Open Access Original Research Article

Formation Mechanism of the Perfect Inverted V-Shape CO2 Emission Amount Environmental Kuznets Curve (EKC) at the Country Level: Taking Taiwan as an Example

Wu-Jang Huang

Journal of Economics, Management and Trade, Page 1-6
DOI: 10.9734/jemt/2021/v27i130315

The reduction of carbon emissions (such as CO2) is important to slow down global warming. The direct emissions of CO2 in Taiwan are contributed from the power generation sector. This research thus analyzes the effect of fuel used in the past years and finds that the summarized percentage of coal and natural gas used is the key factor in the amount of CO2 emissions. Results show that the CO2 emission amount exhibits a perfect inverted V-shape environmental Kuznets curve (EKC) from 1998 to 2014 in Taiwan. We attribute this to there being a disproportion process of transferring residual load powering to base-load powering for coal and natural gas energies and the increase in electric generation amount every year. This disproportion process means the co-existence of all technical generation in power plants.

Open Access Original Research Article

The Impact of Capital on Bank Profitability: Case of Tunisia

Mohamed Aymen Ben Moussa, Hédi Trabelsi, Adel Boubaker

Journal of Economics, Management and Trade, Page 7-20
DOI: 10.9734/jemt/2021/v27i130316

The capital adequacy ratio measures the ability of a financial institutions to meet its liabilities by comparing its capital with assets.

This article studied the relationship between bank capital and bank profitability measured by (Return on assets; return on equity; net interest margin). We used a method of static panel for a sample of 11 banks in Tunisia between (2000…2018). We found that bank capital has a significant impact on ROA. But capital has a non significant effect on bank return on equity and not significant impact on bank net interest margin.

Open Access Original Research Article

Economic Fluctuations and Child Health: How Well Children’s Health Needs are Met in Nigeria

Salami Abdulganiyu, Joseph Paul

Journal of Economics, Management and Trade, Page 21-28
DOI: 10.9734/jemt/2021/v27i130319

One of the major functions of every government is to monitor, manage and adequately supervise the way its healthcare system works, particularly in maintaining good maternal health and reducing child mortality. Unfortunately, recent evidence shows that many countries have been falling short of their responsibility of maintaining healthy population and ensuring low mortality rate. This study was therefore conducted to investigate the effect of economic fluctuations on child mortality rates in Nigeria. Estimation techniques like descriptive statistics, ARDL Bound test and Fully-modified ordinary least square regression imbedded with distributed lag of GDP per capita were used in the study. It was found that GDP per capita significantly and negatively influence neonatal, under-5 and infant mortalities. The study found that one percent increase in GDP per capita leads to 12% decrease in neonatal, 26% decrease in infant and 23% decrease in under-5 mortality rates. In order to ascertain that the results were stable and devoid of biasness, a robustness test was conducted where public healthcare expenditure was used to replace GDP per capita. The estimates remained stable and consistent with when GDP per capita was used. The study therefore concludes that improvement in economic activities (manifested by increase GDP per capita and healthcare expenditure) is linked to decrease in child mortality rates, and recommends that government put in place policies that can ensure improvement in economic activities and subsequently decrease child mortality rates.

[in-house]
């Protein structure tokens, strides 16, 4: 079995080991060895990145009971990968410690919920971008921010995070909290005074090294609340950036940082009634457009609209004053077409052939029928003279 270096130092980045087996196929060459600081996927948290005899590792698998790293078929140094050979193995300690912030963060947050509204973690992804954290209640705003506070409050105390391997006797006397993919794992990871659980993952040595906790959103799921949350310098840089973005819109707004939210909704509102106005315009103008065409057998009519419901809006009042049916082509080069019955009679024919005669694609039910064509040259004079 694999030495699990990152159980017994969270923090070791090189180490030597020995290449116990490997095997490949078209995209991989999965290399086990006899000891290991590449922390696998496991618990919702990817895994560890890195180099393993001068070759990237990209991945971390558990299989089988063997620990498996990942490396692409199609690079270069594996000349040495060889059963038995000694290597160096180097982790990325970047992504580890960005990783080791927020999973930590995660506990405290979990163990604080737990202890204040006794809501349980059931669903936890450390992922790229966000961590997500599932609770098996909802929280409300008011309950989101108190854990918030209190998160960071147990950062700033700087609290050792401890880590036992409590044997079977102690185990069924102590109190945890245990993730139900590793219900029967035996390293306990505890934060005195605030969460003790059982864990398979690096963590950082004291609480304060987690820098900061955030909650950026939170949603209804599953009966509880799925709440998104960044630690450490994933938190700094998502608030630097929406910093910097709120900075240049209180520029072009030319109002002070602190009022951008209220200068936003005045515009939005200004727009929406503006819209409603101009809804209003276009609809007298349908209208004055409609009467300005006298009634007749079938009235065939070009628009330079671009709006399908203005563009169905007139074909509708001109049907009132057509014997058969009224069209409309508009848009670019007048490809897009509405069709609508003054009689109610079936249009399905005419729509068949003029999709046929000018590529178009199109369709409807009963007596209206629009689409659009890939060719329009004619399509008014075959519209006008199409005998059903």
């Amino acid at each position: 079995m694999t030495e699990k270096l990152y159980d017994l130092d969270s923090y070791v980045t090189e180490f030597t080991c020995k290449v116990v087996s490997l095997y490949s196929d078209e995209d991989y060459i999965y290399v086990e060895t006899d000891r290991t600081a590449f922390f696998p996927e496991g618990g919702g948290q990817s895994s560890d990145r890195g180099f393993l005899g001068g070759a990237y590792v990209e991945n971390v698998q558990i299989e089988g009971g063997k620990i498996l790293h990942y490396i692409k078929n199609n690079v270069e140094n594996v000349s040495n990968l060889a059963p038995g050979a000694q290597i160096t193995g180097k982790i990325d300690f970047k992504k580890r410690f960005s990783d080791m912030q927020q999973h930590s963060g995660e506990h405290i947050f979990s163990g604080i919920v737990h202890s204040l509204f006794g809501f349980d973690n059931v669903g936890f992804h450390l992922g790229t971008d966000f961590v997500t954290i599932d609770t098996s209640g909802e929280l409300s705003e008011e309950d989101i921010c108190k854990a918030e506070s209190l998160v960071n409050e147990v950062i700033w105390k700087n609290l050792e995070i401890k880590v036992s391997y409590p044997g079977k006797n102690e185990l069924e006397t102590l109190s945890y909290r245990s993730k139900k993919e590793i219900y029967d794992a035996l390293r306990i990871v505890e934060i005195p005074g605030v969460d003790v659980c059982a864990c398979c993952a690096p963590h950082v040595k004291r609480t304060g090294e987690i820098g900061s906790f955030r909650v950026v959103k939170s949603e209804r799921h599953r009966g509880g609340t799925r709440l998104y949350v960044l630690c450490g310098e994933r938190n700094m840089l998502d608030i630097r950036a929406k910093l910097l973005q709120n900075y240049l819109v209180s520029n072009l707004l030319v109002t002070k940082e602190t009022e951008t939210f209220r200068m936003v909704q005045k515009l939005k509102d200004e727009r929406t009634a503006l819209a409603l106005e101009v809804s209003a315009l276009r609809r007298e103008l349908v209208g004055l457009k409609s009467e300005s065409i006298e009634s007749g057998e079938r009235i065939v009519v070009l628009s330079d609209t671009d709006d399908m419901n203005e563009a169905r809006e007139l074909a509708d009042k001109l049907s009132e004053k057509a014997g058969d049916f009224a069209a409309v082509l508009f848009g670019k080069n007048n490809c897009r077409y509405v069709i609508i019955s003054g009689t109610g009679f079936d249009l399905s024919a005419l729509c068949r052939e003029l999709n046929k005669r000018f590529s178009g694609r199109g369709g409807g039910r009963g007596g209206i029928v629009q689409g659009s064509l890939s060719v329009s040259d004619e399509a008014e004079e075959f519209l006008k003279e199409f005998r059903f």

Open Access Short Research Articles

Students’ Satisfaction on Academic Services in Higher Education: Public and Private Universities of Bangladesh

Farha Sultana, Sunita Nasrinq

Journal of Economics, Management and Trade, Page 29-41
DOI: 10.9734/jemt/2021/v27i130320

Student satisfaction is an outcome of the insight of service quality provided by the university. Government of Bangladesh introduces private universities in 1992 because of huge demand in higher education. Currently, there are 103 private universities, forty-three public universities and three international universities in Bangladesh. But it is a matter of sorrow that, universities are increasing day by day but the qualities of universities are not satisfactory. This study is a comparative study conducted on two universities (one is Rangamati Science and Technology University (public) and another one is Premier University (private). The study was pointed out academic services in the private and the public universities. Based on the review of literature a questionnaire was developed and it was distributed among 120 students. The total 120 respondents have been drawn probabilistically from 2 universities. Descriptive analysis, factor analysis have been used to analyze the data and to draw the findings. It has been found that satisfaction level of the private university students is not up to the mark. Finally, few suggestions have made to increase satisfaction of the university students in Bangladesh. Results revealed that students from Rangamati Science and Technology university (public) and Premier University (private) hold different opinion whether their expectation met or not.